America Is Stuck With the Death Penalty for (At Least) a Generation

With Justice Anthony Kennedy's retirement, the national fight to abolish capital punishment will have to go local.
When the Supreme Court revived capital punishment in 1976, just four years after de facto abolishing it, the justices effectively took ownership of the American death penalty and all its outcomes. They have spent the decades since then setting its legal and constitutional parameters, supervising its general implementation, sanctioning its use in specific cases, and brushing aside concerns about its many flaws.
That unusual role in the American legal system is about to change. With Justice Anthony Kennedy’s retirement from the court this summer, the Supreme Court will lose a heterodox jurist whose willingness to cross ideological divides made him the deciding factor in many legal battles. In cases involving the Eighth Amendment’s prohibition against cruel and unusual punishment, his judgment often meant the difference between life and death for hundreds of death-row pr…

Judge rejects Houston serial killer's claims he's too ill to be executed

Texas' death chamber
"In the end, the Constitution does not guarantee a painless death." -- Judge Kenneth Hoyt

A federal judge this week rejected a Houston serial killer's argument that he should get a stay because he's in such bad health he can't be executed.

Danny Bible is scheduled to die by lethal injection Wednesday, but in recent weeks his attorneys have said the aging quadruple murderer has such bad veins that any attempts to execute him could end in a gruesomely botched procedure.

But federal judge on Thursday deemed his claims "speculative" and "hypothetical" and faulted the defense for not raising such concerns sooner. Any difficulty finding a usable vein would fall into the category of an "isolated mishap" that wouldn't rise to the level of cruel and unusual punishment, the court said.

"In the end, the Constitution does not guarantee a painless death," Judge Kenneth Hoyt wrote. "Bible surely shows that his execution will result in discomfort and some level of pain. The pain he describes, however, does not rise to the level requiring this Court to take the drastic step of intruding into the execution process."

After the federal district court denied his legal claim, Bible on Thursday filed a notice of appeal in the 5th U.S. Circuit Court of Appeals.

The 66-year-old also still has an appeal pending in state court, where he's arguing that his lawyers in 2003 should have demanded a new trial after he was severely disabled in a head-on car wreck on the way to prison. That crash, his current lawyers argue, left Bible in a wheelchair and made him no longer a future danger - one of the requirements for a death sentence in Texas.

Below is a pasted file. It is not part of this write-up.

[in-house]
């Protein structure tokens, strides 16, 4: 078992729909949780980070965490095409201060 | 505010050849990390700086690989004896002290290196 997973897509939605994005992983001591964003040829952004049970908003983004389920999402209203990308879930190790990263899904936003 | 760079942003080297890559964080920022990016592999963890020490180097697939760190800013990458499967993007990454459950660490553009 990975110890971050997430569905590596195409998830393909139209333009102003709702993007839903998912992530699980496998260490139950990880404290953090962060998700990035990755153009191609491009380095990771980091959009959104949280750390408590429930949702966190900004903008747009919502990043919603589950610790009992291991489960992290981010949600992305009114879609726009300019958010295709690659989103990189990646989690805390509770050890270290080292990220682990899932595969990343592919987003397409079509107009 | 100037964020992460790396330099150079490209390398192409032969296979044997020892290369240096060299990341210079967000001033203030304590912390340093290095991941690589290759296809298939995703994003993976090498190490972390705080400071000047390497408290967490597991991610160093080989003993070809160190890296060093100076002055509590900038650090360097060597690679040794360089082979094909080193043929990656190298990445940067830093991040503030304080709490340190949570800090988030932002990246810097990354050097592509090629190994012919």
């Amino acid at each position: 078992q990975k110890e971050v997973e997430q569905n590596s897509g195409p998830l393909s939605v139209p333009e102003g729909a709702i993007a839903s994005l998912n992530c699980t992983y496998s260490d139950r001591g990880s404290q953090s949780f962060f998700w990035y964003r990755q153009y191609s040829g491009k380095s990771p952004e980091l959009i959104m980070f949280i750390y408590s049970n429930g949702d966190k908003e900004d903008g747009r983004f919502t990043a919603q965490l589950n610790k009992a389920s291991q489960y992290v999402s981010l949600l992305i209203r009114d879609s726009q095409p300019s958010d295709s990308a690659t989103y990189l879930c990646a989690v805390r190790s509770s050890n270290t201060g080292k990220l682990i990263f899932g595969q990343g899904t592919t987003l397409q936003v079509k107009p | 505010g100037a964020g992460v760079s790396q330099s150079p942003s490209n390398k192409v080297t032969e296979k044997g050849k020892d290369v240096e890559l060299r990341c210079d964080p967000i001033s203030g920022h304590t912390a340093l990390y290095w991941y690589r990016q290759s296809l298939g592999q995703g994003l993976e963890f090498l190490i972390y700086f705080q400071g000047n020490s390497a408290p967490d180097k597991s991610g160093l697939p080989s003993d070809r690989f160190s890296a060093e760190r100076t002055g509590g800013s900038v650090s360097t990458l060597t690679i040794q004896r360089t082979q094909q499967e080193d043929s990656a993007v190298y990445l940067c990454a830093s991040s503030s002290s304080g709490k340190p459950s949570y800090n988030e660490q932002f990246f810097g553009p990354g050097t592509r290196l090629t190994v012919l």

The death row inmate is also waiting on word regarding a clemency petition filed with the state's parole board. In the 27-page plea for reprieve, Bible argues that he's a changed man, one who's found God, feels remorse and is no longer capable of posing a threat. He also delves into his abusive childhood, psychological problems, a past suicide attempt and current medical problems, including everything from Parkinson's to diabetes to chronic necrotizing pancreatitis.

Bible was sentenced to death in 2003, after he confessed to the 1979 slaying of Inez Deaton. The young mother had been stabbed 11 times with an ice pick and left along the slope of a Houston bayou.

For two decades, the murder went unsolved, but Bible's violent streak continued.

In 1984, he was sent to prison for killing his sister-in-law Tracy Powers and her infant son Justin. Then, he killed her roommate, Pam Hudgins, and left the woman's body hanging from a roadside fence.

He was released after eight years behind bars, and went on to rape and molest multiple young relatives, including a 5-year-old. In 1998, he raped a woman in a Louisiana motel room, then stuffed her in a duffel bag before she broke free and called for help.

Bible was eventually caught in Florida, and freely confessed to his crimes under questioning.

Texas has already executed six men this year, including another Houston serial killer, Anthony Shore. Aside from Bible's, there are seven other death dates on the calendar in Texas.

Source: Houston Chronicle, Keri Blakinger, June 22, 2018

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but by the punishments that the good have inflicted." -- Oscar Wilde

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